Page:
As a side note, even the Unicode Consortium recently changed its approved emoji universe to include women at work in various fields--including a woman in a business suit. Perhaps this is an harbinger of a change in attitude...

    Source: "How Wall Street Bro Talk Keeps Women Down," by Sam Polk, New York Times, July 7, 2016.

    Follow up:
    ---  Recall a time when you were with members of your own sex, and someone made a comment that diminished a person of a different sex by objectifying them in some way. What happened next? Did anyone speak up? 
    ---  Role play a situation when a derogatory comment is made, practicing appropriate responses that would set a boundary and mitigate the derogatory effects of the comment.
    ---  Do you agree with the author's conclusions? Why or why not?

  • Pokémon GO: What is it? What are the marketing opportunities? Did I miss out on a good investment?

      NBC News story about the Pokémon GO phenomenon

    Pokémon GO, introduced by Nintendo last week, has penetrated the market rapidly. Not only have people become aware of the product through social media, the hordes of crowds on the street that it has generated also has raised awareness among people not connected to internet interactivity or gaming.

    For those of you (like me) who don't completely understand the phenomenon (and who have not--yet--downloaded and experienced the app), the article linked below gives a great summary, as well as discussing the opportunities the interactive game creates for social media marketing. These opportunities can also be used by businesses.

    Here is a brief summary of how Pokémon GO works, from the School Library Journal article linked below: 

          Live links:  Pokémon GO support page and Glossary.

    By the way, Nintendo stock was trading at $20.50/share as of July 1, 2016. It was trading at $30.20 as of midday on July 13, 2016. This is a gain of 47.3%. But Apple, Niantic (Google), and Pokemon Japan all invested in the game's development. Some analysts say those other investor companies will achieve greater profits. 

    Source: "Pokémon GO: What do librarians need to know?", by Carli Spina, School Library Journal, July 12, 2016.

    Follow up:
    ---  Have you downloaded the app and participated in the game?  If so, discuss your experience. What factors will influence how long you play the game?
    ---  Read the article. How can you apply some of the suggestions made for libraries to small businesses?  How about large businesses? You might want to check out another source for additional ideas: LINK

  • Good examples elsewhere: fixing the student loan crisis

      Structuring student loan payments in other countries
       ....from UK parliament publications

    Most students in the United States graduate with enormous student debt. The debt is often so great that even payments equivalent to rent are not enough to pay down the principal balance. Most of these loans are financed by private banks, which are profiting from collecting interest on this debt--interest that is far in excess of the interest percentage paid out to those with savings accounts.

    Other countries do things differently. For example, in Australia:
    ---  interest rates are set by the government at a very low rate
    ---  no payments on student loans are required until the loan recipient's income is above $40,000.
    ---  loan payments are set at 4% of income--so someone making $40,000 would be paying $1600 per year, or about $133 per month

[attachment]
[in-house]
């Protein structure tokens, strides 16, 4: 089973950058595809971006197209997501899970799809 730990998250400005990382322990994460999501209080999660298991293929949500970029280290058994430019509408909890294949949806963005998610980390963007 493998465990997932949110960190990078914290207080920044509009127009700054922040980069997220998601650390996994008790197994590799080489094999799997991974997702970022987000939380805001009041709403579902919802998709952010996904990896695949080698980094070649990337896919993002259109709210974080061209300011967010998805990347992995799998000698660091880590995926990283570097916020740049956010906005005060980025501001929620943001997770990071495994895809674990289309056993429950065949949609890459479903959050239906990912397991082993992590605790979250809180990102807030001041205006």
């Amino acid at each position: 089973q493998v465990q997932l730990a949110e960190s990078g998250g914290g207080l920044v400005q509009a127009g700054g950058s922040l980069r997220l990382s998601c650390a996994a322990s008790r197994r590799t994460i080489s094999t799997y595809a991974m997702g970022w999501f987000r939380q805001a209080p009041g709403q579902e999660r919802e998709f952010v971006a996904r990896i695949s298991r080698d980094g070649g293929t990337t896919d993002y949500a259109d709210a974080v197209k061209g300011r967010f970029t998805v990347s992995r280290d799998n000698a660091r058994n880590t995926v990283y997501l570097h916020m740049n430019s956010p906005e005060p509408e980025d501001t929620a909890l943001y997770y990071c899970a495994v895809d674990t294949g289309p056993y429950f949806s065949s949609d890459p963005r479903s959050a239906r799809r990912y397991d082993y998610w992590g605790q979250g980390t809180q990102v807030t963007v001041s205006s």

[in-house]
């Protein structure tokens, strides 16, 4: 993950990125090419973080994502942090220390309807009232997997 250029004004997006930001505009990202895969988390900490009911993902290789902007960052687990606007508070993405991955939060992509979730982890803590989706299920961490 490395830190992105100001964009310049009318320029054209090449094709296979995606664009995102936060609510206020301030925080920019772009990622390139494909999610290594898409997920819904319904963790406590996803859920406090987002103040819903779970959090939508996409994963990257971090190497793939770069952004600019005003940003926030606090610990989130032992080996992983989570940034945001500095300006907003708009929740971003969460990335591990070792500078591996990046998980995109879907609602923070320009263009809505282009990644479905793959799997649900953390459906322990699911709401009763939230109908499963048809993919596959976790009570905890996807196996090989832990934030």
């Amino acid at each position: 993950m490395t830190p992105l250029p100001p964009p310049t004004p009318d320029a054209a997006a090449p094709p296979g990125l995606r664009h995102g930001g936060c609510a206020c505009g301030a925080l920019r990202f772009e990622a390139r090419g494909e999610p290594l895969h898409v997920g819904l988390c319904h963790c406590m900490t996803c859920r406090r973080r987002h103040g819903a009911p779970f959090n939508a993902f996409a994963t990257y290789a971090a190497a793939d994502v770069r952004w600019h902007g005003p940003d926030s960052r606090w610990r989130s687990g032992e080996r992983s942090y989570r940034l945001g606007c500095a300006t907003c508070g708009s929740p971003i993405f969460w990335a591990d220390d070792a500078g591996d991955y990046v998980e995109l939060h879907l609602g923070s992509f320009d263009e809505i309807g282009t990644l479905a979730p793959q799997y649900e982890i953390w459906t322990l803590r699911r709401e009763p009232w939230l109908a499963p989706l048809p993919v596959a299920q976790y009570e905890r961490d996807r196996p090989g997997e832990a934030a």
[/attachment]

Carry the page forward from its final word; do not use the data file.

---  since payments are deducted from employment checks, there is no need for paperwork when income falls. 

    In the United States, bank-set interests rates accrue from the moment loan funds are dispersed, and a fixed-amount repayment schedule is set up. The financial constriction that results from the level of U.S. student debt has both short and long term restricting effects on spending and the economy. Entrepreneurial aspirations are thwarted. Job mobility is restricted. A symbol of the middle class--home ownership--cannot be achieved. Other unforeseen consequences--on birth rate, mental health and family relationships also take a toll. 

    As a matter of public policy, the U.S. might consider the examples set by Australia and most European countries. The U.S. might also take its OWN example--from the 1950's through the 1970's. The U.S.Federal Defense Student Loan programs and the Federal Direct Student Loan programs set interest at 3% and interest did not accrue until nine months after the student graduated. 

    Of course, some of the responsibility lies with the students who take out these loans.  But often loan documents are signed without a reasonable amount of financial analysis.  A first step might be laying out the actual payment schedule, along with the loan balance amortization schedule. A second step might be comparing these payments to a realistic estimate of future income. If sweeping changes to laws cannot be enacted, perhaps U.S. lawmakers could require these calculations to be made and signed off on before loan amounts were disbursed. 

    Source: "American Can Fix Its Student Loan Crisis. Just Ask Australia," by Susan Dynarski, New York Times, July 9, 2016.

    Follow up:  Is a college education worth it?
    ---  Use a Loan Calculator to calculate the monthly payments, at 8% over a 10 year period, of a $30,000 student loan.  Now, assume the student went to a private school and/or a graduate school. Calculate the payments of a $200,000 loan.  
    ---  Now assume that the graduate makes $35,000 the first year after graduation, and gets a 4% raise each year thereafter for the next ten years. Make a chart for 10 years with these columns: (1) Annual salary;  (2) annual loan payment, U.S.; (3) net balance to U.S. graduate; (4) annual loan payment, Australia; (5) net balance to Australian graduate. 
    ---  Calculate the annual salary for each of the 10 years and list in in column one of the chart.  Then multiply the monthly payment for the $30,000 loan times 12 months, and put in in each row of the second column.
    ---  Subtract column two from column one and put the result in the third column.